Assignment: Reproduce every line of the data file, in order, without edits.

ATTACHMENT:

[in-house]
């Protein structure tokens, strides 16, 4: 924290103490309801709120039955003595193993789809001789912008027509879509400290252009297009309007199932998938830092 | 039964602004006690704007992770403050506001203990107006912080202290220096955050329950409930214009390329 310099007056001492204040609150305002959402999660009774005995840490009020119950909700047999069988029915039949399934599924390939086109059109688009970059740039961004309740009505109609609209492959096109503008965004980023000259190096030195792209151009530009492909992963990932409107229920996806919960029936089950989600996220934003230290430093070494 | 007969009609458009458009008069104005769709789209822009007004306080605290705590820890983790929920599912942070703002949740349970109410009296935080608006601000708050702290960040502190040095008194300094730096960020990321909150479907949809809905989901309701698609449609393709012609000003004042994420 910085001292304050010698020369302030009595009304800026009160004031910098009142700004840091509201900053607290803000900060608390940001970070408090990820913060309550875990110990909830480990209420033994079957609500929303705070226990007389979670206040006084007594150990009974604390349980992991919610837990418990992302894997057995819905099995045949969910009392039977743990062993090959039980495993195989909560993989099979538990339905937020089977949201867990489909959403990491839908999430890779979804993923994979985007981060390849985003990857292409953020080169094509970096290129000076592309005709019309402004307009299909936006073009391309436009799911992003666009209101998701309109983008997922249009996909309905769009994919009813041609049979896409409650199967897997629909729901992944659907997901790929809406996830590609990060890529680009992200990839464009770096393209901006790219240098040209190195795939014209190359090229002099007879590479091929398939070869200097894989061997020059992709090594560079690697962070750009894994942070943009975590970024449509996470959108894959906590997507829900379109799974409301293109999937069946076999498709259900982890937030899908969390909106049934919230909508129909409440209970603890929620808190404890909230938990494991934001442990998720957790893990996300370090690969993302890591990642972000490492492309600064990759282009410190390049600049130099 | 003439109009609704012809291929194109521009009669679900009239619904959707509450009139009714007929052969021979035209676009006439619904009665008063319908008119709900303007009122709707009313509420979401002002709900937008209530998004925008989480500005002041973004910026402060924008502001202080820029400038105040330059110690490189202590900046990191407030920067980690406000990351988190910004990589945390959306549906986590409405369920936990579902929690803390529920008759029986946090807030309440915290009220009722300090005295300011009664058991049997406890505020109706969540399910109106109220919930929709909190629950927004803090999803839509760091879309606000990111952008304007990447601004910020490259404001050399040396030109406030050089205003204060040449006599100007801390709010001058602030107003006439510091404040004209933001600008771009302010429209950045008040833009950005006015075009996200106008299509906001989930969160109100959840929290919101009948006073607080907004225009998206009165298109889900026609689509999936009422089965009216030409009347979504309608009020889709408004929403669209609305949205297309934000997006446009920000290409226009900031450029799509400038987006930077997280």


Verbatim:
[in-house]
């Protein structure tokens, strides 16, 4: 924290103490309801709120039955003595193993789809001789912008027509879509400290252009297009309007199932998938830092 | 039964602004006690704007992770403050506001203990107006912080202290220096955050329950409930214009390329 310099007056001492204040609150305002959402999660009774005995840490009020119950909700047999069988029915039949399934599924390939086109059109688009970059740039961004309740009505109609609209492959096109503008965004980023000259190096030195792209151009530009492909992963990932409107229920996806919960029936089950989600996220934003230290430093070494 | 007969009609458009458009008069104005769709789209822009007004306080605290705590820890983790929920599912942070703002949740349970109410009296935080608006601000708050702290960040502190040095008194300094730096960020990321909150479907949809809905989901309701698609449609393709012609000003004042994420 910085001292304050010698020369302030009595009304800026009160004031910098009142700004840091509201900053607290803000900060608390940001970070408090990820913060309550875990110990909830480990209420033994079957609500929303705070226990007389979670206040006084007594150990009974604390349980992991919610837990418990992302894997057995819905099995045949969910009392039977743990062993090959039980495993195989909560993989099979538990339905937020089977949201867990489909959403990491839908999430890779979804993923994979985007981060390849985003990857292409953020080169094509970096290129000076592309005709019309402004307009299909936006073009391309436009799911992003666009209101998701309109983008997922249009996909309905769009994919009813041609049979896409409650199967897997629909729901992944659907997901790929809406996830590609990060890529680009992200990839464009770096393209901006790219240098040209190195795939014209190359090229002099007879590479091929398939070869200097894989061997020059992709090594560079690697962070750009894994942070943009975590970024449509996470959108894959906590997507829900379109799974409301293109999937069946076999498709259900982890937030899908969390909106049934919230909508129909409440209970603890929620808190404890909230938990494991934001442990998720957790893990996300370090690969993302890591990642972000490492492309600064990759282009410190390049600049130099 | 003439109009609704012809291929194109521009009669679900009239619904959707509450009139009714007929052969021979035209676009006439619904009665008063319908008119709900303007009122709707009313509420979401002002709900937008209530998004925008989480500005002041973004910026402060924008502001202080820029400038105040330059110690490189202590900046990191407030920067980690406000990351988190910004990589945390959306549906986590409405369920936990579902929690803390529920008759029986946090807030309440915290009220009722300090005295300011009664058991049997406890505020109706969540399910109106109220919930929709909190629950927004803090999803839509760091879309606000990111952008304007990447601004910020490259404001050399040396030109406030050089205003204060040449006599100007801390709010001058602030107003006439510091404040004209933001600008771009302010429209950045008040833009950005006015075009996200106008299509906001989930969160109100959840929290919101009948006073607080907004225009998206009165298109889900026609689509999936009422089965009216030409009347979504309608009020889709408004929403669209609305949205297309934000997006446009920000290409226009900031450029799509400038987006930077997280």